If a Fire Breaks Out

If fire breaks out

  • If you spot a fire on board, immediately raise the alarm amongst the entire crew.
  • The helmsman should turn the boat to minimise wind across deck and slow fire spread.
  • If possible, manoeuvre to keep flame and smoke over the side, rather than in the boat. Opening hatches before the fire is knocked down may increase fire intensity. On the other hand, it may be necessary to open hatches to improve visibility below and provide fresh air for any crew tackling the fire. Be prepared to manoeuvre the boat and open/close hatches as necessary to assist fire-fighters.
  • Gather your fire-fighting resources, and make sure they are put into the hands of trained crew who are appropriately dressed. No synthetic clothing.
  • Tackle the fire, extinguishing it as quickly as possible. Remember to turn the gas off as soon as possible if it's on - assign a member of the crew to do this immediately.
  • Make sure all signs of fire are eliminated. Look in lockers, under cushions, behind lining, in wiring conduits etc if necessary.
  • Evaluate damage:
    • is anyone injured (burns, smoke inhalation)?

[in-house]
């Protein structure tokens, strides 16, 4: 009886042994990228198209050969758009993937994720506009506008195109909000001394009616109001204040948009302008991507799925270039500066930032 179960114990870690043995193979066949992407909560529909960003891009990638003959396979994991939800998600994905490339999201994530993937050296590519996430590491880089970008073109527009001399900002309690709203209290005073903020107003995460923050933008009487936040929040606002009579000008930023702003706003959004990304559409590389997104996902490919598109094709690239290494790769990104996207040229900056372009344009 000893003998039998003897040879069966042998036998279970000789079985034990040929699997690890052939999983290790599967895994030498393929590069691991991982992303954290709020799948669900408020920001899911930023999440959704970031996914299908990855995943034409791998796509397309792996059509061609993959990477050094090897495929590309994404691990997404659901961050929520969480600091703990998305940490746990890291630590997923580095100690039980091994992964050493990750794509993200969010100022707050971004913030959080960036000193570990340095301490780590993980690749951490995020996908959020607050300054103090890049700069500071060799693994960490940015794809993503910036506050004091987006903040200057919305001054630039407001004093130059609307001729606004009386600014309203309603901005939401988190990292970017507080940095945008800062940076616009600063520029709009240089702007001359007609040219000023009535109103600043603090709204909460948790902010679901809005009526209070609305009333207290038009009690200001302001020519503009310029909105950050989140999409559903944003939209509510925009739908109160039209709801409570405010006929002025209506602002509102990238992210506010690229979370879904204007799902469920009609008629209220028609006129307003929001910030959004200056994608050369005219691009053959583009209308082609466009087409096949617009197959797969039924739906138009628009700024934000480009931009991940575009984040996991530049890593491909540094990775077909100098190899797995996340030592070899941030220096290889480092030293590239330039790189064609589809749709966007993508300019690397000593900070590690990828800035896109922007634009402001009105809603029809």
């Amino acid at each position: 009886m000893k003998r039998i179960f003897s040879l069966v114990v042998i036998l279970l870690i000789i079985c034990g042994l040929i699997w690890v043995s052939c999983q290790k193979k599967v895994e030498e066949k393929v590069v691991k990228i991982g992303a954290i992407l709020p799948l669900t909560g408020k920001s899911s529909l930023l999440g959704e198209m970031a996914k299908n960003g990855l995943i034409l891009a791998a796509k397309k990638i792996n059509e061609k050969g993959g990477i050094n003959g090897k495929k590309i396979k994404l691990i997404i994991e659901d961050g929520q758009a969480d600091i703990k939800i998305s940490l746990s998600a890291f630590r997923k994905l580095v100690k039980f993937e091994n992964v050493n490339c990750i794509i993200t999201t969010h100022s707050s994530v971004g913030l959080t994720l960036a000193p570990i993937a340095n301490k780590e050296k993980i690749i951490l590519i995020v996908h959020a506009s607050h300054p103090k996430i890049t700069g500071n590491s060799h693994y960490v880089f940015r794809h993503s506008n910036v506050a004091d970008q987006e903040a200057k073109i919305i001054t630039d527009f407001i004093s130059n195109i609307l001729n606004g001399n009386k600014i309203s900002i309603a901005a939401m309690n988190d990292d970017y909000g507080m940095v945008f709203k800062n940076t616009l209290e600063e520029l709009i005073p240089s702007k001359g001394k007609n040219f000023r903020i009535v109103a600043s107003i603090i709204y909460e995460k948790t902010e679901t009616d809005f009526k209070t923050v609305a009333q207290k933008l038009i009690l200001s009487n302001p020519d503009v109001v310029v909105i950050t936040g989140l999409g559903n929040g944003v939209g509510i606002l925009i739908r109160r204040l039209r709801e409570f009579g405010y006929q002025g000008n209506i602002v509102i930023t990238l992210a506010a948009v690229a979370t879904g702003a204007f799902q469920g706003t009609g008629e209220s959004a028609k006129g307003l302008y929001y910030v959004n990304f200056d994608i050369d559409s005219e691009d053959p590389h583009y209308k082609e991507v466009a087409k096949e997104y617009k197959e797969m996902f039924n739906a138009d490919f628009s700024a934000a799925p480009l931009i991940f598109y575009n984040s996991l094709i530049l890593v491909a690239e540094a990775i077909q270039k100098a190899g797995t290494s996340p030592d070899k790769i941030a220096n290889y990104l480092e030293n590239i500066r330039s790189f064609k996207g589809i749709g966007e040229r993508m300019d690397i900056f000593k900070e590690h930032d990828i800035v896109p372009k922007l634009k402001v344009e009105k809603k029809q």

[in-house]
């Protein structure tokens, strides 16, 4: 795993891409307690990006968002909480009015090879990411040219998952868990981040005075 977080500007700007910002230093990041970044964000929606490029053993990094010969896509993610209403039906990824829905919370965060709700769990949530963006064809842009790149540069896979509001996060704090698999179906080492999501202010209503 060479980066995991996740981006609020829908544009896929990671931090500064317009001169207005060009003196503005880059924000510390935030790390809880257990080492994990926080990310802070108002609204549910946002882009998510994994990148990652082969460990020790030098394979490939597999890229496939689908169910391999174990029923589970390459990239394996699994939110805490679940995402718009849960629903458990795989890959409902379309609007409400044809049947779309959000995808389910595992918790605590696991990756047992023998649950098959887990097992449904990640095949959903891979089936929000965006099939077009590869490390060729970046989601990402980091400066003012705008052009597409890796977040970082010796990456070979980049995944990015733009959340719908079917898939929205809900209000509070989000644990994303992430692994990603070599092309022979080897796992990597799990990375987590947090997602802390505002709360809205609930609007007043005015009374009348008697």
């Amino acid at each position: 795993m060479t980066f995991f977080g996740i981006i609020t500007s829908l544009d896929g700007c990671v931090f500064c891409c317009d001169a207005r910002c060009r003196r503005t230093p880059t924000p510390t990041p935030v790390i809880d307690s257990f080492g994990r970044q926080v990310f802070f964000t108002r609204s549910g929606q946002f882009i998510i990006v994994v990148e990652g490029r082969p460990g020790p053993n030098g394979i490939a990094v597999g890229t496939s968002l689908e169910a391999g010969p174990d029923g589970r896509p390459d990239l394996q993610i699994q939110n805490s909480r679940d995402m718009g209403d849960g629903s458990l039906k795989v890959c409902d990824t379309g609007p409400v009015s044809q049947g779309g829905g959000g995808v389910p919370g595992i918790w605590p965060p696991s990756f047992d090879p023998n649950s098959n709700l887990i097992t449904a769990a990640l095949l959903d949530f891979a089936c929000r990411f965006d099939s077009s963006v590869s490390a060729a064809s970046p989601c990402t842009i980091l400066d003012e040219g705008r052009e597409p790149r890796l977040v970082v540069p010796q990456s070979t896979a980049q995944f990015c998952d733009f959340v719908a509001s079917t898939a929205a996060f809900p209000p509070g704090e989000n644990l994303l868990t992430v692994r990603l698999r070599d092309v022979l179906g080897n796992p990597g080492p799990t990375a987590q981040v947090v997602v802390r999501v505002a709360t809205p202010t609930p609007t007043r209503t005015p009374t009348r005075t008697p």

• what's been lost (essential gear, communications, fire-fighting equipment)?
    • can we continue safely, or should we immediately return to port?

If vessel endangered

During the fire, the skipper needs to continue to evaluate if there's a possibility that the vessel is in danger of burning out of control and eventually sinking.

If burning freely, the crew will need to abandon the vessel well before it sinks. Follow an 'abandon-ship' procedure:

  • Raise the alarm via a standard mayday call on the radio.
  • If you have one, prepare the life-raft and survival equipment.
  • Ensure crew don lifejackets, and leave the vessel before they are endangered by the fire, and before the vessel sinks.
  • Get well clear (the gas cylinder may explode violently before the vessel sinks).

Safety Tips

  • Most flammable vapours (eg LPG, petrol) are heavier than air and accumulate in the lower parts of a vessel, including the bilge. If there's a leak, immediately eliminate all ignition sources and ventilate the boat to clear all traces of flammable vapours. Consider installing gas detectors.
  • Install a smoke alarm on vessels where people sleep. Consider an arrangement for temporary installation while the vessel is being used.